The second movement’s outer sections take Tchaikovsky’s con grazia directive to heart, with the melodies taking playful shape as they move over the bar lines. The same holds true for the middle section as well, where the normally dark and heavy timpani pedal point is pared down to a suggestive murmur. The finale’s songful fluency and unanimity of phrasing communicate a dignified reserve that contrasts to the epic vistas, wide emotional swings and devastating peroration that fullorchestra versions convey.

It is in the third movement, however, where the chamber orchestra’s downsized virtues shine. Bernard’s excellent textural contouring gives bristling focus to the compound 12/8 and 4/4 metre, and the march theme’s wonderful trombone and tuba parts emerge like newly scrubbed details in a restored painting.

One may miss the sonorous heft and large-scale dimensions of classic fullorchestra Pathétiques from Karajan (EMI 1971 version), Mravinsky (DG) and Solti (Decca), yet Bernard and his musicians frequently shed new and valuable light on a thrice-familiar standard, abetted by a recorded ambience that evokes concerthall realism. Jed Distler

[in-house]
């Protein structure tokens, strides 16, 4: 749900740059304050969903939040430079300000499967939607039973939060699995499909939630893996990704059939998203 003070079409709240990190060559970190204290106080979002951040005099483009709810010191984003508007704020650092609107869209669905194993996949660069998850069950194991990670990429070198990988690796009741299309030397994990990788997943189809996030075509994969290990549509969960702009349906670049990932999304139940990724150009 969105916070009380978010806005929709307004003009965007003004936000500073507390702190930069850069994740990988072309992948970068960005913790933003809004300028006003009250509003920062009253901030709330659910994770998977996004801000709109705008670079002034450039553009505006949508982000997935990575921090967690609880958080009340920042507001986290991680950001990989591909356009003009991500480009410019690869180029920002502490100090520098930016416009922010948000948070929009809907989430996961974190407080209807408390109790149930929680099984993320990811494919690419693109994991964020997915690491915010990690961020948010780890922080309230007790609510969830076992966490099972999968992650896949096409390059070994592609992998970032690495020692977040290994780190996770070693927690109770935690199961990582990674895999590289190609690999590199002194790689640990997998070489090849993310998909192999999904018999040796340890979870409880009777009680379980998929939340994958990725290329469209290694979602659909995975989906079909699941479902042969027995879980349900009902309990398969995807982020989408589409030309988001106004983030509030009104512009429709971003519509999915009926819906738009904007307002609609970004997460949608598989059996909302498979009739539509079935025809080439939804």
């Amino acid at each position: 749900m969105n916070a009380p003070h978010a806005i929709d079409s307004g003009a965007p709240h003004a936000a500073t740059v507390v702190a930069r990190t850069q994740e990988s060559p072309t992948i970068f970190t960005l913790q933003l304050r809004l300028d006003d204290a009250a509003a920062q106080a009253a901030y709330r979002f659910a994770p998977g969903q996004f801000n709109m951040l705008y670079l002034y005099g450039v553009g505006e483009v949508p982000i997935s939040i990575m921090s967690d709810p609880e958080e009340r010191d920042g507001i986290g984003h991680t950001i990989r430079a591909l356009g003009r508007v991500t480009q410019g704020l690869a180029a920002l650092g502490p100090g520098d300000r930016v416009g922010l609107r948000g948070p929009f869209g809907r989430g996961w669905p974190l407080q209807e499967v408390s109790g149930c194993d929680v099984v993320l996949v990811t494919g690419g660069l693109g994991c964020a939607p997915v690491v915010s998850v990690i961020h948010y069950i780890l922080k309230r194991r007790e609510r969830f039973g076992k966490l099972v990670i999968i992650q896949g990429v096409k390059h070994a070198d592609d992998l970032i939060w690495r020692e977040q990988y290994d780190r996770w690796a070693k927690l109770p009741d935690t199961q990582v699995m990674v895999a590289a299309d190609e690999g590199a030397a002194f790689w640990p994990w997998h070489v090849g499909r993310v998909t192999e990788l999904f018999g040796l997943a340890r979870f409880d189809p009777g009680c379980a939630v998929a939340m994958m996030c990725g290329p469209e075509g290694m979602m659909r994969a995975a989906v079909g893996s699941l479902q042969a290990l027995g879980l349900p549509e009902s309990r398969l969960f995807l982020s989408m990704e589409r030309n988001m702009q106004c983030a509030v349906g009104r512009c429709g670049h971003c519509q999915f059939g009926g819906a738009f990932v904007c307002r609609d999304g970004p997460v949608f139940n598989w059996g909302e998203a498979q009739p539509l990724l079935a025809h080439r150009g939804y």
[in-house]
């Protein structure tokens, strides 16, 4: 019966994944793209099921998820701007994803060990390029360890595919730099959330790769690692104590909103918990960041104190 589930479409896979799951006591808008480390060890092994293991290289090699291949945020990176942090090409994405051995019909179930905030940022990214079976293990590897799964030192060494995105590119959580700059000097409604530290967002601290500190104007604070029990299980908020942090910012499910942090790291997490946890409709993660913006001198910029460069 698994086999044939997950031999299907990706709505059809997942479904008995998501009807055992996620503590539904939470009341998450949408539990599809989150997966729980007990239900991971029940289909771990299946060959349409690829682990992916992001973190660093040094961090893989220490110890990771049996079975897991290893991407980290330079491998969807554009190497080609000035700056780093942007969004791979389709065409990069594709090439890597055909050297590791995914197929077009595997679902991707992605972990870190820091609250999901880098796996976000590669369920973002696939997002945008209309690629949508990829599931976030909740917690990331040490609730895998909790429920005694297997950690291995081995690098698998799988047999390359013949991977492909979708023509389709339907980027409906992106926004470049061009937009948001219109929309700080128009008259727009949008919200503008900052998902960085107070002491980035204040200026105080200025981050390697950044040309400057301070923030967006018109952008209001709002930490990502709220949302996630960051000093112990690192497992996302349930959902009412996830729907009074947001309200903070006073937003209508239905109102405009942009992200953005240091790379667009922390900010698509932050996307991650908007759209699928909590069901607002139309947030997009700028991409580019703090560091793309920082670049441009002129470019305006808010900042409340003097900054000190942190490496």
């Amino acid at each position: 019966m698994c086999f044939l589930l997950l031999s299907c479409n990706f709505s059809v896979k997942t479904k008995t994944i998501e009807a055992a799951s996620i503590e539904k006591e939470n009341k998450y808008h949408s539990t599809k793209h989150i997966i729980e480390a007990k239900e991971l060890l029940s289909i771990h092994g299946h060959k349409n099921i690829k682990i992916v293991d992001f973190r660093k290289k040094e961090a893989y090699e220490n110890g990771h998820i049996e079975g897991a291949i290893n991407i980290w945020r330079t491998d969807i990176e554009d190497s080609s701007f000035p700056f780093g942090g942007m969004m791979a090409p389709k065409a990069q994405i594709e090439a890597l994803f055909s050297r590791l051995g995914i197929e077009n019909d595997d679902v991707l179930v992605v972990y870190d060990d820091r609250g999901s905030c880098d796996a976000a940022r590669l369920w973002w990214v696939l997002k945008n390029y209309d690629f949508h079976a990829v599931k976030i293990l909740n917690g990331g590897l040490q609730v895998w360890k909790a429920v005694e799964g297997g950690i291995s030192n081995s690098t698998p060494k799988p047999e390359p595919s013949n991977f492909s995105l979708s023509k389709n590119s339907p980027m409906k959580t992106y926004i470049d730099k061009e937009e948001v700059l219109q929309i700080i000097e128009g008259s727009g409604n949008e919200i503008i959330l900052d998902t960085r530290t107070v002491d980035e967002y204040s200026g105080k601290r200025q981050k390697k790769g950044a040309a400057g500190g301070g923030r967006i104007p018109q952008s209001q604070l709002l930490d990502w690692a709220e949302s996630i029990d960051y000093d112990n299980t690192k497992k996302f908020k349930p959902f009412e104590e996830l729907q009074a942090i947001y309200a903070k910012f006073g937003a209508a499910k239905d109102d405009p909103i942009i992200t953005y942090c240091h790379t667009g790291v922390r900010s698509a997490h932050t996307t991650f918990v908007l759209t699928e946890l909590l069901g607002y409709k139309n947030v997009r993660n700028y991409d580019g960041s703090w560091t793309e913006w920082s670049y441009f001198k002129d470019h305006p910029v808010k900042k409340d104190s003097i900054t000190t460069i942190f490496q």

‘Ancestral Voices’ G Cohen Three Goat Blues Farias Andean Suite A Gottschalk Imágenes de Cuba Jandali String Quartet Apollo Chamber Players Navona F NV6130 (69’ • DDD)

The third instalment from the Houstonbased Apollo Chamber Players’ project of commissioning and recording 20 new ‘folk music-inspired and multicultural works’ by the end of the decade introduces four excellent new string quartets and writes a new chapter in Navona’s commitment to the Cuban music industry. In fact, the label claims that Apollo’s recording of Arthur Gottschalk’s Imágenes de Cuba at Abdala Studios in Havana in January 2017 marked the first time an American chamber ensemble had recorded and performed in Cuba. And Gottschalk’s infectious work makes the perfect centrepiece, drawing on Cuban dance rhythms and attitudes alongside conflicting feelings of nostalgia, pride and sadness for its past, and shouts of ‘Cuba libre!’